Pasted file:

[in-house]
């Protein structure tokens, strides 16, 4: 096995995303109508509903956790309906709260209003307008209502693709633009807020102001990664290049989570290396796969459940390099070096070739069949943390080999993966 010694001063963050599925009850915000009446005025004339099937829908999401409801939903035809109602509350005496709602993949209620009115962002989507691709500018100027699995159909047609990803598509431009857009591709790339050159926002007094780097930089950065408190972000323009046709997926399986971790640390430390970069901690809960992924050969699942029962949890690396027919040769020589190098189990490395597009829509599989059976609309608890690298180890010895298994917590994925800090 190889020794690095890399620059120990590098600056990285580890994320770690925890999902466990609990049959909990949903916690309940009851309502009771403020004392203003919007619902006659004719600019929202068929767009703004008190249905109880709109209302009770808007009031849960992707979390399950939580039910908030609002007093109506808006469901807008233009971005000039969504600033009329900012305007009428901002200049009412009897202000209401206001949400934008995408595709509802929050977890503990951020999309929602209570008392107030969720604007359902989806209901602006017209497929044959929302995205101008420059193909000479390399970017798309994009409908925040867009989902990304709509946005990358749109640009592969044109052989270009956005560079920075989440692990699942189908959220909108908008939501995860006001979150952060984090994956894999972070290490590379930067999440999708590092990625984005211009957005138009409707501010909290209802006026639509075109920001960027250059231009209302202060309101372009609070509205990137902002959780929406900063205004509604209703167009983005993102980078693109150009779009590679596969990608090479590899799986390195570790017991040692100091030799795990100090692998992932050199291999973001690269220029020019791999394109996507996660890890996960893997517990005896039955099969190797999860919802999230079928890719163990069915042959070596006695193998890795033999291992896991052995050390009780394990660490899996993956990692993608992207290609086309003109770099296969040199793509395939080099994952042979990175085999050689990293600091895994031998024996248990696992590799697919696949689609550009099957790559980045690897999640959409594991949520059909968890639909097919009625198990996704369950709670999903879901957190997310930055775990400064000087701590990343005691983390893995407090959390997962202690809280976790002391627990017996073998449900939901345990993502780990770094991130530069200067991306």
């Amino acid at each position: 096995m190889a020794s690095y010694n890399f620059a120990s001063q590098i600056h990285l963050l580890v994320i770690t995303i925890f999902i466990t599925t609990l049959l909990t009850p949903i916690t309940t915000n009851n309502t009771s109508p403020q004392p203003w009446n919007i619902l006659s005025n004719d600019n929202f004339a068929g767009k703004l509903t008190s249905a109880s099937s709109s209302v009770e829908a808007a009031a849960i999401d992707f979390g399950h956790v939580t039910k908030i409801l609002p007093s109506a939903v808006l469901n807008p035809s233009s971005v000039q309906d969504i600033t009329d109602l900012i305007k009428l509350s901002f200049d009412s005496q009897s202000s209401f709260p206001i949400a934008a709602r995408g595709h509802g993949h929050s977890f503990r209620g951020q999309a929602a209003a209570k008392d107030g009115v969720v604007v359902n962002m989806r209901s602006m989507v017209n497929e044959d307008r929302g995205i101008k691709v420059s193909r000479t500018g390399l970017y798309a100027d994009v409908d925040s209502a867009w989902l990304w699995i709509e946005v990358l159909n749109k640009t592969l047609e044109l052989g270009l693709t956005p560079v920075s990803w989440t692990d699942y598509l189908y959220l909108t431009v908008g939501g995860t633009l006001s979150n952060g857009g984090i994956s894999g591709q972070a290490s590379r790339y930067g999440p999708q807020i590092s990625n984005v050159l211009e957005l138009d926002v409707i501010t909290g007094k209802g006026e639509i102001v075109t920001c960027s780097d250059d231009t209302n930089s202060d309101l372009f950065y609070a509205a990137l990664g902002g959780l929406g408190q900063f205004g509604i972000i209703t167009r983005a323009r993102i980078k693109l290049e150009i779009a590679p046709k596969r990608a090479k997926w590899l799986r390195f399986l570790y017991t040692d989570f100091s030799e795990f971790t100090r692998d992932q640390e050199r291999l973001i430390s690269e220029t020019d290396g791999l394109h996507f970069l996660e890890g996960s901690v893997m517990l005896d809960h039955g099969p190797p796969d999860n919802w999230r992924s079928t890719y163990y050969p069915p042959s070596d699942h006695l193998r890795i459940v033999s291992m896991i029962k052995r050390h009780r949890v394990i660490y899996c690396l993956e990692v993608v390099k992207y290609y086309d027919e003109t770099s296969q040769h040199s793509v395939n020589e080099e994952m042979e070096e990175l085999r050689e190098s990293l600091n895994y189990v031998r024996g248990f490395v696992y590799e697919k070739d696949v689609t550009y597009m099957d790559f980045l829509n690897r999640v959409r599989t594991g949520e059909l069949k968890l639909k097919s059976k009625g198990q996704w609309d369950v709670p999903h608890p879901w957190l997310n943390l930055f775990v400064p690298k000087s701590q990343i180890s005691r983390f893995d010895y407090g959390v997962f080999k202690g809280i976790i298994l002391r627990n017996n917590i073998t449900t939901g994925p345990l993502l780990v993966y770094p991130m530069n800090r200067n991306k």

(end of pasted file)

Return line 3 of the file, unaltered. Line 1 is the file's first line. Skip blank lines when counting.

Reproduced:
């Amino acid at each position: 096995m190889a020794s690095y010694n890399f620059a120990s001063q590098i600056h990285l963050l580890v994320i770690t995303i925890f999902i466990t599925t609990l049959l909990t009850p949903i916690t309940t915000n009851n309502t009771s109508p403020q004392p203003w009446n919007i619902l006659s005025n004719d600019n929202f004339a068929g767009k703004l509903t008190s249905a109880s099937s709109s209302v009770e829908a808007a009031a849960i999401d992707f979390g399950h956790v939580t039910k908030i409801l609002p007093s109506a939903v808006l469901n807008p035809s233009s971005v000039q309906d969504i600033t009329d109602l900012i305007k009428l509350s901002f200049d009412s005496q009897s202000s209401f709260p206001i949400a934008a709602r995408g595709h509802g993949h929050s977890f503990r209620g951020q999309a929602a209003a209570k008392d107030g009115v969720v604007v359902n962002m989806r209901s602006m989507v017209n497929e044959d307008r929302g995205i101008k691709v420059s193909r000479t500018g390399l970017y798309a100027d994009v409908d925040s209502a867009w989902l990304w699995i709509e946005v990358l159909n749109k640009t592969l047609e044109l052989g270009l693709t956005p560079v920075s990803w989440t692990d699942y598509l189908y959220l909108t431009v908008g939501g995860t633009l006001s979150n952060g857009g984090i994956s894999g591709q972070a290490s590379r790339y930067g999440p999708q807020i590092s990625n984005v050159l211009e957005l138009d926002v409707i501010t909290g007094k209802g006026e639509i102001v075109t920001c960027s780097d250059d231009t209302n930089s202060d309101l372009f950065y609070a509205a990137l990664g902002g959780l929406g408190q900063f205004g509604i972000i209703t167009r983005a323009r993102i980078k693109l290049e150009i779009a590679p046709k596969r990608a090479k997926w590899l799986r390195f399986l570790y017991t040692d989570f100091s030799e795990f971790t100090r692998d992932q640390e050199r291999l973001i430390s690269e220029t020019d290396g791999l394109h996507f970069l996660e890890g996960s901690v893997m517990l005896d809960h039955g099969p190797p796969d999860n919802w999230r992924s079928t890719y163990y050969p069915p042959s070596d699942h006695l193998r890795i459940v033999s291992m896991i029962k052995r050390h009780r949890v394990i660490y899996c690396l993956e990692v993608v390099k992207y290609y086309d027919e003109t770099s296969q040769h040199s793509v395939n020589e080099e994952m042979e070096e990175l085999r050689e190098s990293l600091n895994y189990v031998r024996g248990f490395v696992y590799e697919k070739d696949v689609t550009y597009m099957d790559f980045l829509n690897r999640v959409r599989t594991g949520e059909l069949k968890l639909k097919s059976k009625g198990q996704w609309d369950v709670p999903h608890p879901w957190l997310n943390l930055f775990v400064p690298k000087s701590q990343i180890s005691r983390f893995d010895y407090g959390v997962f080999k202690g809280i976790i298994l002391r627990n017996n917590i073998t449900t939901g994925p345990l993502l780990v993966y770094p991130m530069n800090r200067n991306k």